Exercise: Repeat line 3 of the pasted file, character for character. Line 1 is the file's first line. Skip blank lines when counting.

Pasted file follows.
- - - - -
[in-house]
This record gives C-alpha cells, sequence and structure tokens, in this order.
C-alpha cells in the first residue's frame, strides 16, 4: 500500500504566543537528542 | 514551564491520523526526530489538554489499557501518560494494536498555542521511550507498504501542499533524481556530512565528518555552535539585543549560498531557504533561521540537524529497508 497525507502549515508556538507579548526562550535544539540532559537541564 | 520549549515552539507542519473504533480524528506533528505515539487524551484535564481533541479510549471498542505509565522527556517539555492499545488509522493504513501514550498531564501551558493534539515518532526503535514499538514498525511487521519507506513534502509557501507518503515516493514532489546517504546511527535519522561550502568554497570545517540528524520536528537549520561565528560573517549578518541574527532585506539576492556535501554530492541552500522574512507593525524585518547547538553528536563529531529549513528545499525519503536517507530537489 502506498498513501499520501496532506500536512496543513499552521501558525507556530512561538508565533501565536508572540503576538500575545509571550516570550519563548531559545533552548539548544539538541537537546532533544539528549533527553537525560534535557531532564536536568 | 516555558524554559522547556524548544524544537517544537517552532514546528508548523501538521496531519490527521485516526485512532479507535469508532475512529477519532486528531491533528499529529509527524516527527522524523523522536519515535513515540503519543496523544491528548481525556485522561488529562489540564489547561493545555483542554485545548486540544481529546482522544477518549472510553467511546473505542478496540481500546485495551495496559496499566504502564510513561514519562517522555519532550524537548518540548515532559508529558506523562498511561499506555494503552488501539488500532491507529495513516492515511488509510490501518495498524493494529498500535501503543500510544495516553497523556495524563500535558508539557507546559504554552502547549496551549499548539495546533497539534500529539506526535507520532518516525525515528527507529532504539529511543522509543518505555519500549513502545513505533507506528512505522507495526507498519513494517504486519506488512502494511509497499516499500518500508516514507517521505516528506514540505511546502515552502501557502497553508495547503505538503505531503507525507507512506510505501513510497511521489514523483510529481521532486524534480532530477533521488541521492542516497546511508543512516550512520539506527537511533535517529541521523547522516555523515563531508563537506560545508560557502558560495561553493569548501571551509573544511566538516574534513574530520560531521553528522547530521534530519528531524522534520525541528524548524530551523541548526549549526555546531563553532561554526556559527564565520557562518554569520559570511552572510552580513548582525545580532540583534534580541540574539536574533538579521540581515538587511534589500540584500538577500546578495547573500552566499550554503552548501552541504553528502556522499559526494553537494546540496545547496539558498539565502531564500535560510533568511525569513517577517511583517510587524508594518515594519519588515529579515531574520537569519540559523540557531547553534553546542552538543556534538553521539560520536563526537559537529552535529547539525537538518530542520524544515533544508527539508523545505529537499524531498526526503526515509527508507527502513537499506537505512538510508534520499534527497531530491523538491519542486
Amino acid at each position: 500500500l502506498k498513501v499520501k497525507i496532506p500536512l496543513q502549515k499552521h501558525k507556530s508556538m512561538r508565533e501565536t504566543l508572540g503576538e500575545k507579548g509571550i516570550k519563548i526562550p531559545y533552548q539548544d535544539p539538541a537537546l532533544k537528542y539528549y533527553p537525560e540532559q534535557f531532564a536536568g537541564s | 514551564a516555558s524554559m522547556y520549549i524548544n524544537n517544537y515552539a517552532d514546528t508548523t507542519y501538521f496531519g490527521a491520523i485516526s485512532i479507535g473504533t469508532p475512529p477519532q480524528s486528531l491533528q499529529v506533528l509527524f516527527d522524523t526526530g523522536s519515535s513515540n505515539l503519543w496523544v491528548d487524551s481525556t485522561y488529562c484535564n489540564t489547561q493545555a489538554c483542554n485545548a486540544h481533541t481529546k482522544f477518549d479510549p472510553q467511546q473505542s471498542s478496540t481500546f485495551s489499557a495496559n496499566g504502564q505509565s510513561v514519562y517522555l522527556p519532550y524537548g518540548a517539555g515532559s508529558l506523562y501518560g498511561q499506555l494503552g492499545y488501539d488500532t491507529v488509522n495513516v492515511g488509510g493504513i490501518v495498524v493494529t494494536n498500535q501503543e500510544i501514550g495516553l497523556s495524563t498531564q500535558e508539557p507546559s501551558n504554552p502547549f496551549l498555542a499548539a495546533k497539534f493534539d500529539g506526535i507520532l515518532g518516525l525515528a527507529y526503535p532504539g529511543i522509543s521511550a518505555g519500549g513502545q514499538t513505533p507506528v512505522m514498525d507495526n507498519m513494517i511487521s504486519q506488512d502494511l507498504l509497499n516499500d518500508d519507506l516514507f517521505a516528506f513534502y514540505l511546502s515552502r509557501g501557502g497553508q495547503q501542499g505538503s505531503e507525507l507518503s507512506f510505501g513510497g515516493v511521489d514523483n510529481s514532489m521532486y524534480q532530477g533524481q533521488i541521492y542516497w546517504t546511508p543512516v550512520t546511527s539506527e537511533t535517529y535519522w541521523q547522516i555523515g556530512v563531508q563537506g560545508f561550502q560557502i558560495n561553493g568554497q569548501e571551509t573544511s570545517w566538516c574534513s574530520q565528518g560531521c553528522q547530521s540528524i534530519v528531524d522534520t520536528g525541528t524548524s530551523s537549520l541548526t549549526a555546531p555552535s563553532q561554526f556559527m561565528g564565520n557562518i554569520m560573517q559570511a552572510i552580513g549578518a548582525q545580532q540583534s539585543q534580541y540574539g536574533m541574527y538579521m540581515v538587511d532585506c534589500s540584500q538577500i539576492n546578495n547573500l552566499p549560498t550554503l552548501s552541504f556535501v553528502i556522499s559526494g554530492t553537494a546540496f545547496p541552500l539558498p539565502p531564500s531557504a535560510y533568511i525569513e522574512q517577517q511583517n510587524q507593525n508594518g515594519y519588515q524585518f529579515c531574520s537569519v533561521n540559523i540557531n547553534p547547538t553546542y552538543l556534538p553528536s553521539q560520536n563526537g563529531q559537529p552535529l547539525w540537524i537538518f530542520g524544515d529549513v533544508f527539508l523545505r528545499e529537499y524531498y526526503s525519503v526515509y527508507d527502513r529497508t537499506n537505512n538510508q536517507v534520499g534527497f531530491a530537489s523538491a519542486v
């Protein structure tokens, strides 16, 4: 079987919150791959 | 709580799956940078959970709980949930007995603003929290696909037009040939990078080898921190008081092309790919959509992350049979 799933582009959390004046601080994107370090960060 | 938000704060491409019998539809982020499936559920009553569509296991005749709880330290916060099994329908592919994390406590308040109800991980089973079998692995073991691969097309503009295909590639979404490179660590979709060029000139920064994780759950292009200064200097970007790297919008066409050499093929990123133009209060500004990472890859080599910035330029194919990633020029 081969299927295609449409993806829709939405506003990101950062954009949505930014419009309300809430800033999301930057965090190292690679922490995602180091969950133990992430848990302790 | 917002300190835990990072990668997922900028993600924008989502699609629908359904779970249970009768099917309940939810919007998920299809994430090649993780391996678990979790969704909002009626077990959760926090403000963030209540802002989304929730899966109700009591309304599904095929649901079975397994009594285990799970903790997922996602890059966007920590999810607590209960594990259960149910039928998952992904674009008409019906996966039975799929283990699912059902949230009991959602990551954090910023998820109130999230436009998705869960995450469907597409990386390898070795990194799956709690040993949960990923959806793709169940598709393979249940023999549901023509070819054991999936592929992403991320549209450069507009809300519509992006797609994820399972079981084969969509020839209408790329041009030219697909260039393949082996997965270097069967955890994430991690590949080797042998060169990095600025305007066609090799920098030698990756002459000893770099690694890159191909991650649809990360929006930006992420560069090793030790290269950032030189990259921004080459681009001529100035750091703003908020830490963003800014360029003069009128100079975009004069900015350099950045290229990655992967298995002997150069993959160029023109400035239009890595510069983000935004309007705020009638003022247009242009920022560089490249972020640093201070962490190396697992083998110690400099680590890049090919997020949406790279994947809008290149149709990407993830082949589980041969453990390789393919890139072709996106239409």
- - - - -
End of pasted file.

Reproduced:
C-alpha cells in the first residue's frame, strides 16, 4: 500500500504566543537528542 | 514551564491520523526526530489538554489499557501518560494494536498555542521511550507498504501542499533524481556530512565528518555552535539585543549560498531557504533561521540537524529497508 497525507502549515508556538507579548526562550535544539540532559537541564 | 520549549515552539507542519473504533480524528506533528505515539487524551484535564481533541479510549471498542505509565522527556517539555492499545488509522493504513501514550498531564501551558493534539515518532526503535514499538514498525511487521519507506513534502509557501507518503515516493514532489546517504546511527535519522561550502568554497570545517540528524520536528537549520561565528560573517549578518541574527532585506539576492556535501554530492541552500522574512507593525524585518547547538553528536563529531529549513528545499525519503536517507530537489 502506498498513501499520501496532506500536512496543513499552521501558525507556530512561538508565533501565536508572540503576538500575545509571550516570550519563548531559545533552548539548544539538541537537546532533544539528549533527553537525560534535557531532564536536568 | 516555558524554559522547556524548544524544537517544537517552532514546528508548523501538521496531519490527521485516526485512532479507535469508532475512529477519532486528531491533528499529529509527524516527527522524523523522536519515535513515540503519543496523544491528548481525556485522561488529562489540564489547561493545555483542554485545548486540544481529546482522544477518549472510553467511546473505542478496540481500546485495551495496559496499566504502564510513561514519562517522555519532550524537548518540548515532559508529558506523562498511561499506555494503552488501539488500532491507529495513516492515511488509510490501518495498524493494529498500535501503543500510544495516553497523556495524563500535558508539557507546559504554552502547549496551549499548539495546533497539534500529539506526535507520532518516525525515528527507529532504539529511543522509543518505555519500549513502545513505533507506528512505522507495526507498519513494517504486519506488512502494511509497499516499500518500508516514507517521505516528506514540505511546502515552502501557502497553508495547503505538503505531503507525507507512506510505501513510497511521489514523483510529481521532486524534480532530477533521488541521492542516497546511508543512516550512520539506527537511533535517529541521523547522516555523515563531508563537506560545508560557502558560495561553493569548501571551509573544511566538516574534513574530520560531521553528522547530521534530519528531524522534520525541528524548524530551523541548526549549526555546531563553532561554526556559527564565520557562518554569520559570511552572510552580513548582525545580532540583534534580541540574539536574533538579521540581515538587511534589500540584500538577500546578495547573500552566499550554503552548501552541504553528502556522499559526494553537494546540496545547496539558498539565502531564500535560510533568511525569513517577517511583517510587524508594518515594519519588515529579515531574520537569519540559523540557531547553534553546542552538543556534538553521539560520536563526537559537529552535529547539525537538518530542520524544515533544508527539508523545505529537499524531498526526503526515509527508507527502513537499506537505512538510508534520499534527497531530491523538491519542486